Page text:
Easy Winter Sensory Bin

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If you need to occupy a toddler on a cold winter day, simply throw a few items that seem “wintry” onto a tray and call it a winter sensory bin!

Yes, this really was as simple as that, just some odds and ends to keep Veronika busy for a short while. I raided the craft bin for items that fit the theme and ended up using: packing peanuts for their snowy white color and puffy texture; sparkly silver and gold ribbon; white and blue pom poms that were like mini snowballs; and some sparkly silver and blue chenille stems that seemed like icicles.

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The mix of textures, sizes, and shapes turned out great! Veronika could pretend she was sifting through snow with the packing peanuts and pom poms.

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For a little fine motor work added in, I also set a couple of spring-type clothespins on the tray and encouraged her to pinch some of the items.

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She proudly lifted a pom pom! The crinkly ribbon, meanwhile, made a wonderful sound and was great fun to lift up and then let “snow” down.

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Her bin was a mess by the end, the sure sign that she’d had some tactile wintry fun.

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No-Bake Banana Cookies

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These sweet treats aren’t actually cookies at all, but sugary bananas are a wonderful secret imposter in many desserts. This particular sweet treat is so easy that your toddler can help with every step!

To start, I poured about 1/2 cup Annie’s bunny grahams into a zip-top plastic bag ((or use regular graham crackers) and showed Veronika how to tap with a rolling pin until crushed.

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Next, we added slices of ripe banana to the bag. Seal the bag and shake shake shake!

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Arrange the bananas slices on a plate and your “cookies” are ready. Even better, there’s no wait for the oven required!

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Sock Puppets

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Stuck inside on a rainy day? Then it’s time to make silly sock puppets!

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We always seem to have extra pairs of socks (no thanks to indoor playrooms that require them even in flip flop weather!), so we simply grabbed a pair and set to work.

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First up was adding facial features with fabric markers. I folded the toe of the sock down toward the heel so Veronika could visualize where the head would be, but mostly she just scribbled any which way.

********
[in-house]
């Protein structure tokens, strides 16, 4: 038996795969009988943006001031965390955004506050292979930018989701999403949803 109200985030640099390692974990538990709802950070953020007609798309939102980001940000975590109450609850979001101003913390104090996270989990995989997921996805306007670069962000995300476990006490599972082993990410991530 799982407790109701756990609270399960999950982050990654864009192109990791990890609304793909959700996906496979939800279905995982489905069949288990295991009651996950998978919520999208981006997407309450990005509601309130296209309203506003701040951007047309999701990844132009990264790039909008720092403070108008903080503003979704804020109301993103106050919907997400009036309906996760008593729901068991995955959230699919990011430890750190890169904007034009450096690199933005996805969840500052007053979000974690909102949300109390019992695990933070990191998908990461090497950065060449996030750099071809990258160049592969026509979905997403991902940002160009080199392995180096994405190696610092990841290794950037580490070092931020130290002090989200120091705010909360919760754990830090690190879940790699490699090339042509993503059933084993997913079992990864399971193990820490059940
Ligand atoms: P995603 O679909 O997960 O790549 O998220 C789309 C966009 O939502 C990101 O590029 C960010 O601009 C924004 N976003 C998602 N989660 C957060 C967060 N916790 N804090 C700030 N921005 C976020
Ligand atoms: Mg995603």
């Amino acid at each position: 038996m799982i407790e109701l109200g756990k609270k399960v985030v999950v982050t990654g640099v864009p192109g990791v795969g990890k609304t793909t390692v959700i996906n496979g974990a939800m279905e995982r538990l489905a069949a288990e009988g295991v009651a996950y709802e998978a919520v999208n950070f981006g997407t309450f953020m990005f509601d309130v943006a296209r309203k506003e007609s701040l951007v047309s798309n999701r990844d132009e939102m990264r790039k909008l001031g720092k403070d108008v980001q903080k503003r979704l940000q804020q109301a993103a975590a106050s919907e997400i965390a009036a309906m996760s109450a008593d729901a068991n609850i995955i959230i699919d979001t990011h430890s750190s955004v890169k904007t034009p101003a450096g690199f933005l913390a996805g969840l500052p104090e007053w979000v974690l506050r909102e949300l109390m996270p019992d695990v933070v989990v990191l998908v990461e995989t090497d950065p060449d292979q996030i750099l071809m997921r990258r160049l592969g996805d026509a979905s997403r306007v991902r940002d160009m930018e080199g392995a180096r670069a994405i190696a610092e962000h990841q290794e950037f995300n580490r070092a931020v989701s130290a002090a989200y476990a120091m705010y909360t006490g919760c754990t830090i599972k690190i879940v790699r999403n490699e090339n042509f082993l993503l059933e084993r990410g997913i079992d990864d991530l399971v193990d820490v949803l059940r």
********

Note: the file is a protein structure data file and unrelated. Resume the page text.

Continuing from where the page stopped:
The fabric markers were a little frustrating for her, too, since they tend to catch in the fabric, but I assured her that any markings at all looked great!

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Once we had decorated the bodies, I also used hot glue to add pom pom eyes. Time to slip on those socks and put on a show! Veronika giggled just seeing the sock on her hand or my own.

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She laughed even harder once the socks “talked to her”.

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And it turns out that sock puppets like to go on toes, too!

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Interrupt Rule

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Life is full of Zoom meetings these days, but it occurred to me that this is an opportunity to teach Veronika a few rules about interrupting, and make a little lemonade out of all these virtual lemons!

Yes, even a two year old can learn how to politely ask for your attention. We have two methods now for when Veronika needs me, whether during a Zoom, a random phone call, or just while I’m making dinner!

The first trick is to teach your child the sign for “wait”: Hold up the hands and wiggle the fingers. Interestingly, this is one of the only signs Veronika ever latched onto, and she has used it long past when she dropped all the others. So when she needs my attention, I say, “Show me your wiggle waiting.” And she wiggles her fingers and waits!

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Our second method is newer, but seems to be working! I’m teaching her to touch my leg, instead of yelling out for me. Then, I put my hand back on hers to acknowledge that I know she needs me.

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The key to making this a success? Don’t make your toddler wait for long! Yes, Zoom participants are usually understanding if you turn aside a moment for your child.